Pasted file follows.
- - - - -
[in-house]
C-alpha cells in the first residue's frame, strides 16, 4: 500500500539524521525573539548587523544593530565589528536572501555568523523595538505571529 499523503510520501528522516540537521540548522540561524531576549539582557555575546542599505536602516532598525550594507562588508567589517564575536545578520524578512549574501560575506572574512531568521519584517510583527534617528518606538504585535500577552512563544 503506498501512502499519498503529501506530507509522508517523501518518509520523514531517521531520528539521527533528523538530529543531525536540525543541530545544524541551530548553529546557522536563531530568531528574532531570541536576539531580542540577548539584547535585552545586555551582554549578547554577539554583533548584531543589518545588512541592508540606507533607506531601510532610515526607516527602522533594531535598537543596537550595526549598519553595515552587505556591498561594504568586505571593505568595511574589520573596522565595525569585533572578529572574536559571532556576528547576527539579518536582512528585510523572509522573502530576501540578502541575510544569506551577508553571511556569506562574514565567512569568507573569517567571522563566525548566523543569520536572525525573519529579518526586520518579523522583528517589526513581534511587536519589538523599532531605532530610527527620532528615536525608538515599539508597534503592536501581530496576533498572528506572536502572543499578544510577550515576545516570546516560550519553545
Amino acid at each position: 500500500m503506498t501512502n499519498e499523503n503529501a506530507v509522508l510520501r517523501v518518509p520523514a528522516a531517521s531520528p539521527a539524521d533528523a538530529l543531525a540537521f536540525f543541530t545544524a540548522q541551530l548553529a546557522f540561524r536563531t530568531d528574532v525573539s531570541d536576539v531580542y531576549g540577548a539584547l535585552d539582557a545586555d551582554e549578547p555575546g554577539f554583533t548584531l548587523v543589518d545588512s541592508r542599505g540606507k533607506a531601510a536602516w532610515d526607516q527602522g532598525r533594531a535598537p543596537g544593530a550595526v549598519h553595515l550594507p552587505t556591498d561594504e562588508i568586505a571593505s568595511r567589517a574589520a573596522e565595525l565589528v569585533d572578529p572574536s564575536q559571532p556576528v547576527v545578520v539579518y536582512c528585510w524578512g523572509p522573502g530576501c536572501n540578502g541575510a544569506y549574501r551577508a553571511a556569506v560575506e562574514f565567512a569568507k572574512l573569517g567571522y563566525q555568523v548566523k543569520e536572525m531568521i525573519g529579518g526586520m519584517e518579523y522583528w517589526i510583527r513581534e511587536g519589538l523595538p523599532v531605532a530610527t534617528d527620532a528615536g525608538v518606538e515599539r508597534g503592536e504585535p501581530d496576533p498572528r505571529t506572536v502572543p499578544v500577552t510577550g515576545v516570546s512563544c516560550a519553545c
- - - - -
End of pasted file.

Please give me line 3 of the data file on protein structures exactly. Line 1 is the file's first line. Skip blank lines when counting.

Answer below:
Amino acid at each position: 500500500m503506498t501512502n499519498e499523503n503529501a506530507v509522508l510520501r517523501v518518509p520523514a528522516a531517521s531520528p539521527a539524521d533528523a538530529l543531525a540537521f536540525f543541530t545544524a540548522q541551530l548553529a546557522f540561524r536563531t530568531d528574532v525573539s531570541d536576539v531580542y531576549g540577548a539584547l535585552d539582557a545586555d551582554e549578547p555575546g554577539f554583533t548584531l548587523v543589518d545588512s541592508r542599505g540606507k533607506a531601510a536602516w532610515d526607516q527602522g532598525r533594531a535598537p543596537g544593530a550595526v549598519h553595515l550594507p552587505t556591498d561594504e562588508i568586505a571593505s568595511r567589517a574589520a573596522e565595525l565589528v569585533d572578529p572574536s564575536q559571532p556576528v547576527v545578520v539579518y536582512c528585510w524578512g523572509p522573502g530576501c536572501n540578502g541575510a544569506y549574501r551577508a553571511a556569506v560575506e562574514f565567512a569568507k572574512l573569517g567571522y563566525q555568523v548566523k543569520e536572525m531568521i525573519g529579518g526586520m519584517e518579523y522583528w517589526i510583527r513581534e511587536g519589538l523595538p523599532v531605532a530610527t534617528d527620532a528615536g525608538v518606538e515599539r508597534g503592536e504585535p501581530d496576533p498572528r505571529t506572536v502572543p499578544v500577552t510577550g515576545v516570546s512563544c516560550a519553545c